"I was born in New Delhi, India, moved to New York in 1973 at the age of three, and moved to San Diego seven years ago," Kaur told me on the afternoon I met her in a conference room at Prudential Financial's Mission Valley offices, where Kaur works as a financial advisor. She wore a black blouse and dark slacks and was sipping coffee from a stainless-steel commuter coffee cup. Her American accent was so neutral that it was impossible to tell that she'd grown up in Queens, Long Island.

"My only experience of discrimination is that I was once walking home from school. I must have been in fourth or fifth grade. I was on my own at that point, walking by myself, and I remember a car driving by and a guy rolling down his window and saying, 'You smelly Hindu. Go home.' And I remember thinking, 'I'm not a Hindu.' But in hindsight, it didn't matter if I was a Hindu or not. It was discrimination. And so, yes, there was discrimination, but it was because we didn't look the same as everybody else, not because I was a Sikh, necessarily."

The Sikh religion, the world's fifth largest, is what Gagandeep Kaur shared with Balbir Singh Sodhi and what Gagandeep Kaur continues to share with Swaran Kaur Bhullar and 24 million other people in India and throughout the world. Gagandeep Kaur feels a particular responsibility toward Sikhs. She recently stepped down after three years at the helm as chairperson for SALDEF, the Sikh American Legal Defense and Education Fund, a ten-year-old Washington, DC-based organization that promotes public awareness of the Sikh religion and advocates on local and national levels on behalf of Sikh legal interests, such as protection against religious discrimination in the workplace.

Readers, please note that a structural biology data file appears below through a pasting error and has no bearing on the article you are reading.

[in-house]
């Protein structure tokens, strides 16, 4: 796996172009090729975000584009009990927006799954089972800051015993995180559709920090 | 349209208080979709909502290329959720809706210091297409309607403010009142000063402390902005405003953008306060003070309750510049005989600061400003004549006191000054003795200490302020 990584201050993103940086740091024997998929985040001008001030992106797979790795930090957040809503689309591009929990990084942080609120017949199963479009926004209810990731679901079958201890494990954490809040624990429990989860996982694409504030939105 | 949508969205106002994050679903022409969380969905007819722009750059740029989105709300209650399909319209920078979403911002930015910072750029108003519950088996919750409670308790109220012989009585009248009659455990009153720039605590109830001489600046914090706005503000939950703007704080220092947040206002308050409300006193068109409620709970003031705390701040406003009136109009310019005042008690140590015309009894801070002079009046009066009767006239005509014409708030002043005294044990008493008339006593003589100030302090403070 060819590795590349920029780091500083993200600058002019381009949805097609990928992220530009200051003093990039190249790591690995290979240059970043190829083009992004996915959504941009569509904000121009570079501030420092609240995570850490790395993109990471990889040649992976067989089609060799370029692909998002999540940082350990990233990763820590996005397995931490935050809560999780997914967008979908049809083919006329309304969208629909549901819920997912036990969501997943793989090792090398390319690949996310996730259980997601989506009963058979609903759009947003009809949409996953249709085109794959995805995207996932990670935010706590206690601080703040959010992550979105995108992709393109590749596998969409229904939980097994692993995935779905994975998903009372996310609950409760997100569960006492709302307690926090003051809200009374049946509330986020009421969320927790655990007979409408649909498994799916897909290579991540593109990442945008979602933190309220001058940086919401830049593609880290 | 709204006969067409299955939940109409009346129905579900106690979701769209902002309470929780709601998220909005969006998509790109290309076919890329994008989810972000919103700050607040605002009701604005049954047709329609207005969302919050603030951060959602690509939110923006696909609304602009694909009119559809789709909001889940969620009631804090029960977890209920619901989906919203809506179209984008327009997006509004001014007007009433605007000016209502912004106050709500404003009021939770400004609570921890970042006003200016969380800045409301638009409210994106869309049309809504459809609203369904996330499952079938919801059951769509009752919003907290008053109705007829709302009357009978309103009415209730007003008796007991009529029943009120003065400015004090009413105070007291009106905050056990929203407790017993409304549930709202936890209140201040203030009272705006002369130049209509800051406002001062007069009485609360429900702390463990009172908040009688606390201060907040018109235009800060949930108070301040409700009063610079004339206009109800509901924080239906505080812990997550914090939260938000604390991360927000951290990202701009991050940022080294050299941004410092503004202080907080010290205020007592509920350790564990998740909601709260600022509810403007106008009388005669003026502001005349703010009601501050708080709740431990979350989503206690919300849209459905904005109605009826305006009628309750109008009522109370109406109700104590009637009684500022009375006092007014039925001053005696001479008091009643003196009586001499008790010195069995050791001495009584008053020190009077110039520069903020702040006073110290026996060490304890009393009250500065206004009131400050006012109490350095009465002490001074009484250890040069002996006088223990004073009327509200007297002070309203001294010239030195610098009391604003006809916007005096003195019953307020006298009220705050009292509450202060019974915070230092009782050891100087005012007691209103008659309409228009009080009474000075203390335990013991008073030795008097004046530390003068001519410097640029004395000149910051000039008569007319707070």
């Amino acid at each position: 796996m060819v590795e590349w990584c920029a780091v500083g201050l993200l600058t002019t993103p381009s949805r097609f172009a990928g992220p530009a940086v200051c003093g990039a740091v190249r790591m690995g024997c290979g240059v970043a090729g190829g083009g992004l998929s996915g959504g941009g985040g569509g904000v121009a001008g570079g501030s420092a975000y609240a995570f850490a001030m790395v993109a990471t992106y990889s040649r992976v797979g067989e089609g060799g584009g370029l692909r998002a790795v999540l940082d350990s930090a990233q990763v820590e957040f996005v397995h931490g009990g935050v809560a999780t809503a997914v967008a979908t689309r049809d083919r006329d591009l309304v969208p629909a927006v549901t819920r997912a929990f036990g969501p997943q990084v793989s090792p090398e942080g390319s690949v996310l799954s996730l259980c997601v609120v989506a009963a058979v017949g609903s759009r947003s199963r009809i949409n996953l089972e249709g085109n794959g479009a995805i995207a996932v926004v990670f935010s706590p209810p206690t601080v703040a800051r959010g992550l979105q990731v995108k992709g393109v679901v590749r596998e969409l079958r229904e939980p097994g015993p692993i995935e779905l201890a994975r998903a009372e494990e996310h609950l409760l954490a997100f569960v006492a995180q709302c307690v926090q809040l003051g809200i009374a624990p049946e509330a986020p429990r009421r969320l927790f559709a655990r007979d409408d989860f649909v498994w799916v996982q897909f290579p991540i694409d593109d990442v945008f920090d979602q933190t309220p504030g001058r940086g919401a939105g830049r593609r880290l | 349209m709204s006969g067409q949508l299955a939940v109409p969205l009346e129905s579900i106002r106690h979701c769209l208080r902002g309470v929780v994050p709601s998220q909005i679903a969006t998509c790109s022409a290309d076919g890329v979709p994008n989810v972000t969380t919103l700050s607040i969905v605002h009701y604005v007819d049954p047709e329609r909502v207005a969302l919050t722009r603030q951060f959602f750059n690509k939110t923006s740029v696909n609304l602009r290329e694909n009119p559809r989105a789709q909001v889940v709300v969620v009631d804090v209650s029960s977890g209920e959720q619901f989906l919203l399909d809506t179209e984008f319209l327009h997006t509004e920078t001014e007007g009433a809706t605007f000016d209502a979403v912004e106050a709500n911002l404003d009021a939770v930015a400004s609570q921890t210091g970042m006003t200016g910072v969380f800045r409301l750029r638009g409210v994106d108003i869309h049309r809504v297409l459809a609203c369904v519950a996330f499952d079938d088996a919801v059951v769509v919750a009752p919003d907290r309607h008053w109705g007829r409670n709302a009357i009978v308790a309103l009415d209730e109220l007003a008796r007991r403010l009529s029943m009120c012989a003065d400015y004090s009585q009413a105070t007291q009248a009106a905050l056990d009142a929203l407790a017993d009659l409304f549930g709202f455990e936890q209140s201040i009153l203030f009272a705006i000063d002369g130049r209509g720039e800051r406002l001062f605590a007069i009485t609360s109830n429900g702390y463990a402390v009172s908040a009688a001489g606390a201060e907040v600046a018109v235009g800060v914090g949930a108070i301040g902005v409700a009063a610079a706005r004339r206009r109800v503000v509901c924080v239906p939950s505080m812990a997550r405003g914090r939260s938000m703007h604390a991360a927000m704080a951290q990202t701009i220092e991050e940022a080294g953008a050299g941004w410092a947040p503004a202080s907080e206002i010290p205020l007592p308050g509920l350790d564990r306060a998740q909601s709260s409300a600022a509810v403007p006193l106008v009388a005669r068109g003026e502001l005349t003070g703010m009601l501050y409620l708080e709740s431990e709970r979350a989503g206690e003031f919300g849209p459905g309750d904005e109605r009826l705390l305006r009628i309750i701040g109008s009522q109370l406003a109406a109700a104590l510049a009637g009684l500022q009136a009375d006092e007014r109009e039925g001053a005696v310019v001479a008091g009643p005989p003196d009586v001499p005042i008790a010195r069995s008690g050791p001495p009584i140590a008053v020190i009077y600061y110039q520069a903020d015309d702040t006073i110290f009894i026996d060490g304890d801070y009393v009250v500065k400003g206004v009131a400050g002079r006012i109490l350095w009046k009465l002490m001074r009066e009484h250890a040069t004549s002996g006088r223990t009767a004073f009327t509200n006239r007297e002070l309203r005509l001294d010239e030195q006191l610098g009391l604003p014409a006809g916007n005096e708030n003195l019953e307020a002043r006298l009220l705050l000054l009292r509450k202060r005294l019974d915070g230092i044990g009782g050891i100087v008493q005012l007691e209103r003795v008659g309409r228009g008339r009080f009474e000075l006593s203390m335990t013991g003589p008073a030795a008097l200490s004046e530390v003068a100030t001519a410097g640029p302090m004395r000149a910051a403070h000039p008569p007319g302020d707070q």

"Sikh is actually pronounced like the English word 'sick,' not like 'seek,' " Kaur told me. "But we have a hard enough time explaining who we are without our going around and correcting how people pronounce the word. And, anyway, you can imagine the sort of jokes there'd be if people started pronouncing it correctly."

Part of the difficulty Sikhs confront is that, as a faith teaching the equality of all religions, Sikhism doesn't proselytize. Sikhs don't engage in door-to-door pamphleteering, and they don't broadcast television or radio commercials promoting their faith. Another difficulty is that Sikhism originated in a part of the world, and among historical circumstances and controversies, unfamiliar to most Americans.

In the mid-15th Century, a time when Muslim kings ruled large parts of south Asia, a Hindu boy named Nanak who lived in northern India and was born a Brahmin, a member of Hinduism's highest and most prestigious caste, refused to participate in a sacred ceremony that marked his coming of age as a Brahmin. To complicate matters, this unusual boy set out on what became a lifelong mission of preaching to Hindus, Buddhists, and Muslims that they look beyond their respective rituals, practices, and dogmas, to seek God within themselves. While this was enough to surprise anyone who bothered to listen, Nanak also advocated equality between rich and poor, and, most radically, equality between castes and equality between men and women. At a time and place when religion, economic status, caste, and gender were absolute definitions of a person's value in the world, these teachings were particularly revolutionary.